Architects have long understood their duty to the future. Buildings have a permanence that requires the interests of the younger generations and their successors be taken into account. Architect Dietmar Eberle, co-founder of firm baumschlager eberle architekten, calls this the “responsibility of the architect to the future and to the people who don't have a say.” This responsibility is conjoined for Eberle with a pair of duties to the living: to use the built environment to improve their quality of life, and to use resources carefully.
Eberle’s firm had a rare opportunity to push this kind of thinking to its zenith when designing a building that they themselves would inhabit. They took it as a chance to create a prototype of a building for the future based on their ideas. Incorporating the architects’ most ambitious concepts about the future of design and construction, and the most advanced materials and gadgetry, the result is an experimental masterpiece with one foot in the cutting-edge present and another in an almost science-fictional future.
The building has been given the moniker 2226 as a result of its ability to automatically maintain a temperature between 22 and 26 degrees Celsius (the Goldilocks zone for indoor temperature) - but the name also calls to mind a near-future, one that you can’t help but feel might look a lot like the vision that the building sets out.
The building is not the result of pie-in-the-sky thinking on behalf of its architects. Rather, every decision was guided by two questions. Firstly, how can we create practical connections for the building’s occupants without having to replace nature with a technical environment? And secondly, how can we use even less energy to achieve even more comfort?
Guided by these questions, the building’s stunning form followed on from a focus on performing key functionalities with precision and ingenuity. Its stature as a powerful - even prosaic - white cube is a result of the decision to create a building that would be entirely free of any mechanical heating, ventilation or air conditioning systems, saving money, energy and slashing standard maintenance costs. Instead of the standard systems, the building uses its massive structure as a storage mass for the heat generated by its occupants and their computers - the building’s exoskeleton consists of two connected brick walls, each 38 centimeters thick. This pragmatic, even historical approach is combined with an ultramodern one: modulating heat with newly-developed software that controls indoor energy flows via sensors which open and close narrow openings that are integrated into the windows.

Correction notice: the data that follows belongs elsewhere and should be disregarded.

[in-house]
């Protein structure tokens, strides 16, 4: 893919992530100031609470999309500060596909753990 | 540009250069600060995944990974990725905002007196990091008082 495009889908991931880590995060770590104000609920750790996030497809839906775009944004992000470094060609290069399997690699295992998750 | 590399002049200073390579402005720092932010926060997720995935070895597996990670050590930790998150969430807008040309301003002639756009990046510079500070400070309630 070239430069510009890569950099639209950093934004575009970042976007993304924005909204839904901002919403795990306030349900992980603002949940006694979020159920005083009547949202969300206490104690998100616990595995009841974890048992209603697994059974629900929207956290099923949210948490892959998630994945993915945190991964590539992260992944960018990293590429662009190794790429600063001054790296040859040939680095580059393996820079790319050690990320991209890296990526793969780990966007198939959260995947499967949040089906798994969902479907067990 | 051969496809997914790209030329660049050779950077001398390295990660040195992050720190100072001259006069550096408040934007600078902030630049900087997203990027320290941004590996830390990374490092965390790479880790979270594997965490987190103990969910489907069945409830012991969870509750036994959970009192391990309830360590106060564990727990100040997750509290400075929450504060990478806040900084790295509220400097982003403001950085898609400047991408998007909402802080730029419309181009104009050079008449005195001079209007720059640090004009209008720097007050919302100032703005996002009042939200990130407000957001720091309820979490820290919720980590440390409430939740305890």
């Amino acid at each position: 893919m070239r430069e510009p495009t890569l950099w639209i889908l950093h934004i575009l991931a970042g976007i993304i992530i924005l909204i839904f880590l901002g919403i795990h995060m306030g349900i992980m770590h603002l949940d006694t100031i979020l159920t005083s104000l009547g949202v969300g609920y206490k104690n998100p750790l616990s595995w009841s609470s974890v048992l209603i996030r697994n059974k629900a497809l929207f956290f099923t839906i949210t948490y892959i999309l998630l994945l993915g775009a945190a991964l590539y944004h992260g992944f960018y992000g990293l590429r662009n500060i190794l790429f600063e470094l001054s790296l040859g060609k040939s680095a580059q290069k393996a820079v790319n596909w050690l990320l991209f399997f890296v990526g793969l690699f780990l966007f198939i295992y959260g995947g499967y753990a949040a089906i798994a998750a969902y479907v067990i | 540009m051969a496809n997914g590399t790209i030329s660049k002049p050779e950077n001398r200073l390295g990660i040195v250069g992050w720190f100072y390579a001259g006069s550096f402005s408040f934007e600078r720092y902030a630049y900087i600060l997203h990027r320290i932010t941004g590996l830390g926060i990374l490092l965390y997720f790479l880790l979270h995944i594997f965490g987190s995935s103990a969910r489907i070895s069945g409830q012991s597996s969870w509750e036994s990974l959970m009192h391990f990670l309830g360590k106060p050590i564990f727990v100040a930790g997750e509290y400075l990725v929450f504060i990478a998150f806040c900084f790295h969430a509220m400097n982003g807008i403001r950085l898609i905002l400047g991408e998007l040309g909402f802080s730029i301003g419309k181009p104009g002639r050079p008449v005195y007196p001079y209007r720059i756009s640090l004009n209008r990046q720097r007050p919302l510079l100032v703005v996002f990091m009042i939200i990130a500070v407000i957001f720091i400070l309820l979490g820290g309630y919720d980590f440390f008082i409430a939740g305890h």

This focus on internal air environments reveals that the internal design of the building was a core part of its creation from day one. As a result, knowing which furnishings they would be using ahead of time was invaluable. As USM customers for decades, they already had a suite of USM Haller pieces that had done 15 years of service at their fingertips. It was these pieces that became the company's benchmark for everything else: the architects used their measurements as an exact specification for additional pieces, which were commissioned for the project. They also carefully planned the layout of the office, using furniture placement to manage the flow of people and information, ensuring that it would be consistent with the building’s core principles.
This partnership - between USM and architects at the cutting edge of their profession - is one that will continue for years to come.
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